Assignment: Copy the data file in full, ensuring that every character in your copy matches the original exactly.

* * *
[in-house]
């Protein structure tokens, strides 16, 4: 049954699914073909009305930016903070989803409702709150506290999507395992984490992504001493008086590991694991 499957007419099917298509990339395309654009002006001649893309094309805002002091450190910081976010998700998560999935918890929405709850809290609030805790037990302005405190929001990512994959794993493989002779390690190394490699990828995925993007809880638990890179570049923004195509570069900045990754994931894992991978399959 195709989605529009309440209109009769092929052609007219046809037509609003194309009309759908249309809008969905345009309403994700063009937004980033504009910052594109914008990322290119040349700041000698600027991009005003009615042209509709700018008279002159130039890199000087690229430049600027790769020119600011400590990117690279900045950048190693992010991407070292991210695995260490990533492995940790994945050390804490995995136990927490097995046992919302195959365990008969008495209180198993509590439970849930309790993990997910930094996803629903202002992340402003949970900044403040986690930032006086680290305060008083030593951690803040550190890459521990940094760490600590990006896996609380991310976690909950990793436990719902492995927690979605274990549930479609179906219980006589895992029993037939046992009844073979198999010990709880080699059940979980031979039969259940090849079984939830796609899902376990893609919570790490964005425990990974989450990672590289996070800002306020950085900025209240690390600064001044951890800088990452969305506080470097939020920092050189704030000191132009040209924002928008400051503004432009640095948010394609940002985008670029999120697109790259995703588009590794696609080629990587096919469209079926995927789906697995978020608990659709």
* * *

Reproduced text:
[in-house]
């Protein structure tokens, strides 16, 4: 049954699914073909009305930016903070989803409702709150506290999507395992984490992504001493008086590991694991 499957007419099917298509990339395309654009002006001649893309094309805002002091450190910081976010998700998560999935918890929405709850809290609030805790037990302005405190929001990512994959794993493989002779390690190394490699990828995925993007809880638990890179570049923004195509570069900045990754994931894992991978399959 195709989605529009309440209109009769092929052609007219046809037509609003194309009309759908249309809008969905345009309403994700063009937004980033504009910052594109914008990322290119040349700041000698600027991009005003009615042209509709700018008279002159130039890199000087690229430049600027790769020119600011400590990117690279900045950048190693992010991407070292991210695995260490990533492995940790994945050390804490995995136990927490097995046992919302195959365990008969008495209180198993509590439970849930309790993990997910930094996803629903202002992340402003949970900044403040986690930032006086680290305060008083030593951690803040550190890459521990940094760490600590990006896996609380991310976690909950990793436990719902492995927690979605274990549930479609179906219980006589895992029993037939046992009844073979198999010990709880080699059940979980031979039969259940090849079984939830796609899902376990893609919570790490964005425990990974989450990672590289996070800002306020950085900025209240690390600064001044951890800088990452969305506080470097939020920092050189704030000191132009040209924002928008400051503004432009640095948010394609940002985008670029999120697109790259995703588009590794696609080629990587096919469209079926995927789906697995978020608990659709």